The pavement outside Centrin, my dorm/hotel place, was just recently repaved and is now beautiful, clean asphalt; but the sidewalk further up the street, near the Embankment, is falling apart and made out of sand and disconnected concrete blocks. That’s Russia.
Arkhangelsk has made a hero out of Mikhail Lomonosov, who was born somewhere in the Arkhangelsk Region, and was the pioneering academic of Russia. Two universities are named after him–Moscow State University, and The Northern (Arctic) Federal University, here in Arkhangelsk. But nobody really cares about Lomonosov. That’s Russia.
If you aren’t quick enough to hear the cashiers in the grocery stores, you won’t get a bag with your sour cream. But they’ll always tell you, “Thank you for your purchase,” as you leave. That’s Russia.
In the electronics store, before buying our electric tea kettle and iron, Łukasz and I had to observe the guy working there test the appliances, and I had to sign a form confirming that they had been tested for me. But later, when I was buying a computer mouse at another store, and I asked if I needed to have it tested, the man looked at me like I was out of my mind. That’s Russia.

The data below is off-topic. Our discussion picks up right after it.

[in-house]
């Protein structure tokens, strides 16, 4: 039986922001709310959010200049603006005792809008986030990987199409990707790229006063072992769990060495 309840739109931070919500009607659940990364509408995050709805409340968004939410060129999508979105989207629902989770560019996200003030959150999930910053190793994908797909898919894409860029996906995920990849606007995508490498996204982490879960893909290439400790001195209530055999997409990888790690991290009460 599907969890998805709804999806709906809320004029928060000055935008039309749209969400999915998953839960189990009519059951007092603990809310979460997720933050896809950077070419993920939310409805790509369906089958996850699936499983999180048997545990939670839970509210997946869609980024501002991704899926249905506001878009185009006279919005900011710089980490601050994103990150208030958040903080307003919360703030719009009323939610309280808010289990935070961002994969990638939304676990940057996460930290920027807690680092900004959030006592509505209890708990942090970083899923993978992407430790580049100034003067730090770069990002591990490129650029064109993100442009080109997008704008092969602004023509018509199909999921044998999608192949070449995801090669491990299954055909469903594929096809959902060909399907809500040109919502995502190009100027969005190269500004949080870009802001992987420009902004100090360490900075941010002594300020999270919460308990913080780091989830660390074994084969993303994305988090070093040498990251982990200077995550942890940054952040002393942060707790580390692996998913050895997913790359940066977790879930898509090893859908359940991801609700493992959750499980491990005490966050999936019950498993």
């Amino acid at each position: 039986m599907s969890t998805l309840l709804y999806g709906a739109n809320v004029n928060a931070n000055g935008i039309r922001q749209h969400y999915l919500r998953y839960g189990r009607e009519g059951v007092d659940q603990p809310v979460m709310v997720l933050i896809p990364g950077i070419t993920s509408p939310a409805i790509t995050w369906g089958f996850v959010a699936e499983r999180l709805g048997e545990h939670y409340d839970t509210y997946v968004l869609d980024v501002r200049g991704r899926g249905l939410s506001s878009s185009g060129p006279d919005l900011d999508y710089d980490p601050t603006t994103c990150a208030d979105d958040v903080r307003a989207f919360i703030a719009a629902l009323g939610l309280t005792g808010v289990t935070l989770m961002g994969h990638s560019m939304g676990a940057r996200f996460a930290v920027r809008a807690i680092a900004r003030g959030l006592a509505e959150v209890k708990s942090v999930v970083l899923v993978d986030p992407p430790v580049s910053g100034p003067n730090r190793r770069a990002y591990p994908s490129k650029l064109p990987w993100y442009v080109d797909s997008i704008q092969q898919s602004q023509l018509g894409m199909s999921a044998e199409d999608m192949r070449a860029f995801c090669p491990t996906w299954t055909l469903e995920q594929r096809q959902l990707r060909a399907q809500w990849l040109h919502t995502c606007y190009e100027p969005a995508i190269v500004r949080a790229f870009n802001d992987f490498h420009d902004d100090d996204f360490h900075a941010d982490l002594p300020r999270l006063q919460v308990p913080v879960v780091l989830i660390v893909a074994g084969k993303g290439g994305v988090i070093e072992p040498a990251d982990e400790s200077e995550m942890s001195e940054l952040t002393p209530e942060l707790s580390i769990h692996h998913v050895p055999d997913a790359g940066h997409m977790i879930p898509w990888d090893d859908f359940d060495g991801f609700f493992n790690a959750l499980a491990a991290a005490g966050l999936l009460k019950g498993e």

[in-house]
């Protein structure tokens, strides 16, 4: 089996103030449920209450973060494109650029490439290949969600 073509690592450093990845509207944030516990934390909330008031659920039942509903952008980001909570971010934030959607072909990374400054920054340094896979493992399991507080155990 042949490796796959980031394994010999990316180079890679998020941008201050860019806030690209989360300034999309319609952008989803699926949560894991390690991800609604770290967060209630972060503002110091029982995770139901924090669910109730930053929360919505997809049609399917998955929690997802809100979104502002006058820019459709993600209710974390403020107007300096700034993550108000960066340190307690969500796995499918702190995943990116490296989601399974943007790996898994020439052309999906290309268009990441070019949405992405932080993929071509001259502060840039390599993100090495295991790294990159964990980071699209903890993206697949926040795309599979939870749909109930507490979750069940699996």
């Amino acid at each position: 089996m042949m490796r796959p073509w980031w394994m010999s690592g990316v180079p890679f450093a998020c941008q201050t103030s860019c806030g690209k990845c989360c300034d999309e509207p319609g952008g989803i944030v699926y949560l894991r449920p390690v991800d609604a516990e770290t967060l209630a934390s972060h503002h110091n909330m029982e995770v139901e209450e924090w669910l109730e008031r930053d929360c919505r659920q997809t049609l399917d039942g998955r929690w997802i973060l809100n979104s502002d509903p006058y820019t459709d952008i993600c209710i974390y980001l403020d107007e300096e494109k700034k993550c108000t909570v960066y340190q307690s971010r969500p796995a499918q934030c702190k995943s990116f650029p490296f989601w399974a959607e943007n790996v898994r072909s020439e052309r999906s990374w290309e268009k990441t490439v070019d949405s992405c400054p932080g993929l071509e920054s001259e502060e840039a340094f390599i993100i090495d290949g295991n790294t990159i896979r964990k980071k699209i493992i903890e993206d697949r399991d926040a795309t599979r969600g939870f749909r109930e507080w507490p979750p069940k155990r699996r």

All the students in the English department are expected to know things like the difference between “solicitor” and “barrister” and what “deposition” means, and yet they still say “to my mind” on a daily basis. That’s Russia.
Medical care, including surgery, is completely free to everyone in Russia. But, to get a doctors’ appointment for a surgery, you have to schedule some six months in advance, and you can be turned away on the appointed day if you have a fever of even a few degrees. That’s Russia.